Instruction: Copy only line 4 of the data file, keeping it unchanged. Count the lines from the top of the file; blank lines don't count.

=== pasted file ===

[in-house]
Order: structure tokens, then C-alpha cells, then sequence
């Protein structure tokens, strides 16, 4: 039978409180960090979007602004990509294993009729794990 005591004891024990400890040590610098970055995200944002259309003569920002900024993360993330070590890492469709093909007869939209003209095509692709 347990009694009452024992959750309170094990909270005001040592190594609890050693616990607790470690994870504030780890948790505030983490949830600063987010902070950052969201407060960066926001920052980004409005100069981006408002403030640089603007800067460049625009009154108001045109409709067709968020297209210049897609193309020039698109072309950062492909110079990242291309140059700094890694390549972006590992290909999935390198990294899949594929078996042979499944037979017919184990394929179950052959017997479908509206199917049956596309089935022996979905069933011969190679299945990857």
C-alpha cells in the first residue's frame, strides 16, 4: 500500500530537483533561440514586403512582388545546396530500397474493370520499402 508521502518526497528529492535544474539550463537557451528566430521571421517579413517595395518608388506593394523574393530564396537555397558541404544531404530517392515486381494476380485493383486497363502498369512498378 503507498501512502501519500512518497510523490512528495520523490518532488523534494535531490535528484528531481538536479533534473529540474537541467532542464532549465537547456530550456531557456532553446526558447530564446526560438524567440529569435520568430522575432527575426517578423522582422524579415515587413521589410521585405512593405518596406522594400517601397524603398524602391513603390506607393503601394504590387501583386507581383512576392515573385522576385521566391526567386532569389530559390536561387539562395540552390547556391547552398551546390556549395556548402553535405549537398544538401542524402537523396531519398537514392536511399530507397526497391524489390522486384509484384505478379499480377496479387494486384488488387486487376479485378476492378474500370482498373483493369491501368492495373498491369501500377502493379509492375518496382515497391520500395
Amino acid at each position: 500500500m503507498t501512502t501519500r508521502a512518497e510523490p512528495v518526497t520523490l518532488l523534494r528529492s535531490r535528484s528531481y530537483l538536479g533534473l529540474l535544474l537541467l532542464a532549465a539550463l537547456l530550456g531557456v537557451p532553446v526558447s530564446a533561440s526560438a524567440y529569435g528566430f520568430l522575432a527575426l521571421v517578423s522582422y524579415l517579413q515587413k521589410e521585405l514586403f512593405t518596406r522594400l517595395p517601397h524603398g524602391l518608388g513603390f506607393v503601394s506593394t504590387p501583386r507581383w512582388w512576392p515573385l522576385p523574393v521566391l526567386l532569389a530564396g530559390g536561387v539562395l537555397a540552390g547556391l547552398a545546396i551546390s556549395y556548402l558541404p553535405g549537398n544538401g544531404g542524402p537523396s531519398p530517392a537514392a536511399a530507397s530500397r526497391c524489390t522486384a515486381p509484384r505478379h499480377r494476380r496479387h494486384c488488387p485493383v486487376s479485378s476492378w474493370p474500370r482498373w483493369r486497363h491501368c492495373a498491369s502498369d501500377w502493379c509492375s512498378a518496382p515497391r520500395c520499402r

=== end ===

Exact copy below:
C-alpha cells in the first residue's frame, strides 16, 4: 500500500530537483533561440514586403512582388545546396530500397474493370520499402 508521502518526497528529492535544474539550463537557451528566430521571421517579413517595395518608388506593394523574393530564396537555397558541404544531404530517392515486381494476380485493383486497363502498369512498378 503507498501512502501519500512518497510523490512528495520523490518532488523534494535531490535528484528531481538536479533534473529540474537541467532542464532549465537547456530550456531557456532553446526558447530564446526560438524567440529569435520568430522575432527575426517578423522582422524579415515587413521589410521585405512593405518596406522594400517601397524603398524602391513603390506607393503601394504590387501583386507581383512576392515573385522576385521566391526567386532569389530559390536561387539562395540552390547556391547552398551546390556549395556548402553535405549537398544538401542524402537523396531519398537514392536511399530507397526497391524489390522486384509484384505478379499480377496479387494486384488488387486487376479485378476492378474500370482498373483493369491501368492495373498491369501500377502493379509492375518496382515497391520500395